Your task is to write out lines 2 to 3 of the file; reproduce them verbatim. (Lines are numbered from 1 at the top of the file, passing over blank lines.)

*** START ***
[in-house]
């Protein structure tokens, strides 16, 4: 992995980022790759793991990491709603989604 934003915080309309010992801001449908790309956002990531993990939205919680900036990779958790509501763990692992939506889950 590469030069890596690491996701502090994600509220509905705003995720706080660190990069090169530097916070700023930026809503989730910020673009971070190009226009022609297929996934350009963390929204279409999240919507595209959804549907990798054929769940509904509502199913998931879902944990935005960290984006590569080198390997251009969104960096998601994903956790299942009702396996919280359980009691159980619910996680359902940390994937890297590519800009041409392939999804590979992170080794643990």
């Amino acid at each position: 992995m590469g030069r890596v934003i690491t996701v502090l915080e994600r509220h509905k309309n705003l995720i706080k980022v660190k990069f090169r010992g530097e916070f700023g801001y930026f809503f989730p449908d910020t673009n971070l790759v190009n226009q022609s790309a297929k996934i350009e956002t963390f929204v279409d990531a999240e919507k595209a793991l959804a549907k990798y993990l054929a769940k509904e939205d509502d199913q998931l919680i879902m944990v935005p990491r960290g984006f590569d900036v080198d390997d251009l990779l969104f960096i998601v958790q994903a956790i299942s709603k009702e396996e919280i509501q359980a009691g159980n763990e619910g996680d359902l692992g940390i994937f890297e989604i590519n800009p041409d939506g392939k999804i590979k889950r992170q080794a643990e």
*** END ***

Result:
């Protein structure tokens, strides 16, 4: 992995980022790759793991990491709603989604 934003915080309309010992801001449908790309956002990531993990939205919680900036990779958790509501763990692992939506889950 590469030069890596690491996701502090994600509220509905705003995720706080660190990069090169530097916070700023930026809503989730910020673009971070190009226009022609297929996934350009963390929204279409999240919507595209959804549907990798054929769940509904509502199913998931879902944990935005960290984006590569080198390997251009969104960096998601994903956790299942009702396996919280359980009691159980619910996680359902940390994937890297590519800009041409392939999804590979992170080794643990």
């Amino acid at each position: 992995m590469g030069r890596v934003i690491t996701v502090l915080e994600r509220h509905k309309n705003l995720i706080k980022v660190k990069f090169r010992g530097e916070f700023g801001y930026f809503f989730p449908d910020t673009n971070l790759v190009n226009q022609s790309a297929k996934i350009e956002t963390f929204v279409d990531a999240e919507k595209a793991l959804a549907k990798y993990l054929a769940k509904e939205d509502d199913q998931l919680i879902m944990v935005p990491r960290g984006f590569d900036v080198d390997d251009l990779l969104f960096i998601v958790q994903a956790i299942s709603k009702e396996e919280i509501q359980a009691g159980n763990e619910g996680d359902l692992g940390i994937f890297e989604i590519n800009p041409d939506g392939k999804i590979k889950r992170q080794a643990e």